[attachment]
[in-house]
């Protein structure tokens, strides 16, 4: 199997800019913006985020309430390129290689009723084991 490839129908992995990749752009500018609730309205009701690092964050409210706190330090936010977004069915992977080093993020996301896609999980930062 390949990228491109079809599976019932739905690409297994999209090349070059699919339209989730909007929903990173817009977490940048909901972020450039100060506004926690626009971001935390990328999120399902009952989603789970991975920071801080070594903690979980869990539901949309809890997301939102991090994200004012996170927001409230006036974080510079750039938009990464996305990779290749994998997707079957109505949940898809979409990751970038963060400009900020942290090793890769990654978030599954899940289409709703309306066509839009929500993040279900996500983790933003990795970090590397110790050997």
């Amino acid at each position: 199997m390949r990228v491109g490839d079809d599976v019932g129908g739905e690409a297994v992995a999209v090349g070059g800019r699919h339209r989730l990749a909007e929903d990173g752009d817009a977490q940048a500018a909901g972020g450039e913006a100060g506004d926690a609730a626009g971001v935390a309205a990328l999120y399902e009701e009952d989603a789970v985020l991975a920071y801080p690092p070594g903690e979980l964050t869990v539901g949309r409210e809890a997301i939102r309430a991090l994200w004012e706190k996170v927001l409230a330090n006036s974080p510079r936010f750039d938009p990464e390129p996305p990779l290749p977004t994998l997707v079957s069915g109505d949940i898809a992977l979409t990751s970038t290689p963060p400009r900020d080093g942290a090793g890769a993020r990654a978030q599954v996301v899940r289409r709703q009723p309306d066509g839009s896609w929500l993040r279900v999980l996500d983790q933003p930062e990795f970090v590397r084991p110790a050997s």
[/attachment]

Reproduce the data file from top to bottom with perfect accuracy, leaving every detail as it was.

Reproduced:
[in-house]
């Protein structure tokens, strides 16, 4: 199997800019913006985020309430390129290689009723084991 490839129908992995990749752009500018609730309205009701690092964050409210706190330090936010977004069915992977080093993020996301896609999980930062 390949990228491109079809599976019932739905690409297994999209090349070059699919339209989730909007929903990173817009977490940048909901972020450039100060506004926690626009971001935390990328999120399902009952989603789970991975920071801080070594903690979980869990539901949309809890997301939102991090994200004012996170927001409230006036974080510079750039938009990464996305990779290749994998997707079957109505949940898809979409990751970038963060400009900020942290090793890769990654978030599954899940289409709703309306066509839009929500993040279900996500983790933003990795970090590397110790050997």
């Amino acid at each position: 199997m390949r990228v491109g490839d079809d599976v019932g129908g739905e690409a297994v992995a999209v090349g070059g800019r699919h339209r989730l990749a909007e929903d990173g752009d817009a977490q940048a500018a909901g972020g450039e913006a100060g506004d926690a609730a626009g971001v935390a309205a990328l999120y399902e009701e009952d989603a789970v985020l991975a920071y801080p690092p070594g903690e979980l964050t869990v539901g949309r409210e809890a997301i939102r309430a991090l994200w004012e706190k996170v927001l409230a330090n006036s974080p510079r936010f750039d938009p990464e390129p996305p990779l290749p977004t994998l997707v079957s069915g109505d949940i898809a992977l979409t990751s970038t290689p963060p400009r900020d080093g942290a090793g890769a993020r990654a978030q599954v996301v899940r289409r709703q009723p309306d066509g839009s896609w929500l993040r279900v999980l996500d983790q933003p930062e990795f970090v590397r084991p110790a050997s």